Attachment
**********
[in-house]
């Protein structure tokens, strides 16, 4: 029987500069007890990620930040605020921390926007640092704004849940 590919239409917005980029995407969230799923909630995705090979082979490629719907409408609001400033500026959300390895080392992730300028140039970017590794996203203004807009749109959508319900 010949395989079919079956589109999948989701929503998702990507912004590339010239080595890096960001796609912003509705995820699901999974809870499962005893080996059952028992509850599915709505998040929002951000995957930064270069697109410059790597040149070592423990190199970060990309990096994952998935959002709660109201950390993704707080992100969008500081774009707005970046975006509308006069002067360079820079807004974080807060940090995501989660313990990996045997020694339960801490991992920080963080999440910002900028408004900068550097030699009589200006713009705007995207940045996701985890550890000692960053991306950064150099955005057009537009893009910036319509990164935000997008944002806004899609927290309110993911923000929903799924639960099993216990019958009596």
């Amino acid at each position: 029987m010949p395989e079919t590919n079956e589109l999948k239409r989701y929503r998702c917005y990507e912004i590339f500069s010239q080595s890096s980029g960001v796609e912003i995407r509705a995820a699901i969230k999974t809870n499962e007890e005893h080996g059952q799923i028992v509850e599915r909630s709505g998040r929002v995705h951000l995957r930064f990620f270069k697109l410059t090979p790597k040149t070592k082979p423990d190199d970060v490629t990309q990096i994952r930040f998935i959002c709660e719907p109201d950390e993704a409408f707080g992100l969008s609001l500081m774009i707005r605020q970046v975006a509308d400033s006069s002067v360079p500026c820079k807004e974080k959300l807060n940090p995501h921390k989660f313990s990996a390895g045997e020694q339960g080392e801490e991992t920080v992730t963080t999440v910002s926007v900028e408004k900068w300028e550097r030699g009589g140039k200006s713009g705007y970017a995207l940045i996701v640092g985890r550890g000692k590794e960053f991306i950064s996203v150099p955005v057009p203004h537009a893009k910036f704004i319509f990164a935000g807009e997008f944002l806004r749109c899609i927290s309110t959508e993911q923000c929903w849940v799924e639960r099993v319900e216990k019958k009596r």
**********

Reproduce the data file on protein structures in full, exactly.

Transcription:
[in-house]
């Protein structure tokens, strides 16, 4: 029987500069007890990620930040605020921390926007640092704004849940 590919239409917005980029995407969230799923909630995705090979082979490629719907409408609001400033500026959300390895080392992730300028140039970017590794996203203004807009749109959508319900 010949395989079919079956589109999948989701929503998702990507912004590339010239080595890096960001796609912003509705995820699901999974809870499962005893080996059952028992509850599915709505998040929002951000995957930064270069697109410059790597040149070592423990190199970060990309990096994952998935959002709660109201950390993704707080992100969008500081774009707005970046975006509308006069002067360079820079807004974080807060940090995501989660313990990996045997020694339960801490991992920080963080999440910002900028408004900068550097030699009589200006713009705007995207940045996701985890550890000692960053991306950064150099955005057009537009893009910036319509990164935000997008944002806004899609927290309110993911923000929903799924639960099993216990019958009596």
């Amino acid at each position: 029987m010949p395989e079919t590919n079956e589109l999948k239409r989701y929503r998702c917005y990507e912004i590339f500069s010239q080595s890096s980029g960001v796609e912003i995407r509705a995820a699901i969230k999974t809870n499962e007890e005893h080996g059952q799923i028992v509850e599915r909630s709505g998040r929002v995705h951000l995957r930064f990620f270069k697109l410059t090979p790597k040149t070592k082979p423990d190199d970060v490629t990309q990096i994952r930040f998935i959002c709660e719907p109201d950390e993704a409408f707080g992100l969008s609001l500081m774009i707005r605020q970046v975006a509308d400033s006069s002067v360079p500026c820079k807004e974080k959300l807060n940090p995501h921390k989660f313990s990996a390895g045997e020694q339960g080392e801490e991992t920080v992730t963080t999440v910002s926007v900028e408004k900068w300028e550097r030699g009589g140039k200006s713009g705007y970017a995207l940045i996701v640092g985890r550890g000692k590794e960053f991306i950064s996203v150099p955005v057009p203004h537009a893009k910036f704004i319509f990164a935000g807009e997008f944002l806004r749109c899609i927290s309110t959508e993911q923000c929903w849940v799924e639960r099993v319900e216990k019958k009596r």